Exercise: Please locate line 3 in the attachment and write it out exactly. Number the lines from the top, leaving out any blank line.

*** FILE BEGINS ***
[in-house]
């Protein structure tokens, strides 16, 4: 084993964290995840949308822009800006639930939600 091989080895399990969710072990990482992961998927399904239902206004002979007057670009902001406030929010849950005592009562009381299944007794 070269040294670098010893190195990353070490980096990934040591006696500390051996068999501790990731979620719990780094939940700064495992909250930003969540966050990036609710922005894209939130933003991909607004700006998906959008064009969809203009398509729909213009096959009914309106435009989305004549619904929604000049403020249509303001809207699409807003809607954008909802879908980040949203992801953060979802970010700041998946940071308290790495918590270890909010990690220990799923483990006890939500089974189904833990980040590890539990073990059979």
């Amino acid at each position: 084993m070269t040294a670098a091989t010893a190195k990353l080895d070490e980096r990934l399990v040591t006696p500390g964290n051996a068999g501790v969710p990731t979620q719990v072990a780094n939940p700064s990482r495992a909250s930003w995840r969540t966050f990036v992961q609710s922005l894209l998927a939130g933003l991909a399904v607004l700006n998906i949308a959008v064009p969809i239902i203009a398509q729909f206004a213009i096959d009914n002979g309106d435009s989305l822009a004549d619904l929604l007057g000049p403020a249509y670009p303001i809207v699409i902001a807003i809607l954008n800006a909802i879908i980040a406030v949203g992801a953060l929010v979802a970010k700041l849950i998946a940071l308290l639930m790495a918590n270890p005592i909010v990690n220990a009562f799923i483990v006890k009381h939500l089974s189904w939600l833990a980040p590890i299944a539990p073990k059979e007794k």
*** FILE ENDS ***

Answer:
């Amino acid at each position: 084993m070269t040294a670098a091989t010893a190195k990353l080895d070490e980096r990934l399990v040591t006696p500390g964290n051996a068999g501790v969710p990731t979620q719990v072990a780094n939940p700064s990482r495992a909250s930003w995840r969540t966050f990036v992961q609710s922005l894209l998927a939130g933003l991909a399904v607004l700006n998906i949308a959008v064009p969809i239902i203009a398509q729909f206004a213009i096959d009914n002979g309106d435009s989305l822009a004549d619904l929604l007057g000049p403020a249509y670009p303001i809207v699409i902001a807003i809607l954008n800006a909802i879908i980040a406030v949203g992801a953060l929010v979802a970010k700041l849950i998946a940071l308290l639930m790495a918590n270890p005592i909010v990690n220990a009562f799923i483990v006890k009381h939500l089974s189904w939600l833990a980040p590890i299944a539990p073990k059979e007794k």